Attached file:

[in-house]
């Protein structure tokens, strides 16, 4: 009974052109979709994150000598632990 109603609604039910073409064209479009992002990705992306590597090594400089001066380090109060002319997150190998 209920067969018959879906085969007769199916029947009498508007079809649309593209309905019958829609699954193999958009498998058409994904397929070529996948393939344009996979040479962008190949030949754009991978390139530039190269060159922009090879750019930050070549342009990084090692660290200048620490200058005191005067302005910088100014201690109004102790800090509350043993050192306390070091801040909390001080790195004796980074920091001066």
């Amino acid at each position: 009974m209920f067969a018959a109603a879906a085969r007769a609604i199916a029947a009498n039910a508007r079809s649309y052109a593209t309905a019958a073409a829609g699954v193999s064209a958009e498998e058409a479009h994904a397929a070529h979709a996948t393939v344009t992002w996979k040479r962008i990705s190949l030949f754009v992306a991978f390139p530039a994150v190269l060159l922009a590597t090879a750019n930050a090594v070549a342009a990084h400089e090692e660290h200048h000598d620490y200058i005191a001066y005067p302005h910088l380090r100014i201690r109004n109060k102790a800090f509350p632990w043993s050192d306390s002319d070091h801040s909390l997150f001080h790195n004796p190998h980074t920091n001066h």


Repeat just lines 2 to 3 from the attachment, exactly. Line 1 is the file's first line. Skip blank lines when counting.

């Protein structure tokens, strides 16, 4: 009974052109979709994150000598632990 109603609604039910073409064209479009992002990705992306590597090594400089001066380090109060002319997150190998 209920067969018959879906085969007769199916029947009498508007079809649309593209309905019958829609699954193999958009498998058409994904397929070529996948393939344009996979040479962008190949030949754009991978390139530039190269060159922009090879750019930050070549342009990084090692660290200048620490200058005191005067302005910088100014201690109004102790800090509350043993050192306390070091801040909390001080790195004796980074920091001066």
């Amino acid at each position: 009974m209920f067969a018959a109603a879906a085969r007769a609604i199916a029947a009498n039910a508007r079809s649309y052109a593209t309905a019958a073409a829609g699954v193999s064209a958009e498998e058409a479009h994904a397929a070529h979709a996948t393939v344009t992002w996979k040479r962008i990705s190949l030949f754009v992306a991978f390139p530039a994150v190269l060159l922009a590597t090879a750019n930050a090594v070549a342009a990084h400089e090692e660290h200048h000598d620490y200058i005191a001066y005067p302005h910088l380090r100014i201690r109004n109060k102790a800090f509350p632990w043993s050192d306390s002319d070091h801040s909390l997150f001080h790195n004796p190998h980074t920091n001066h």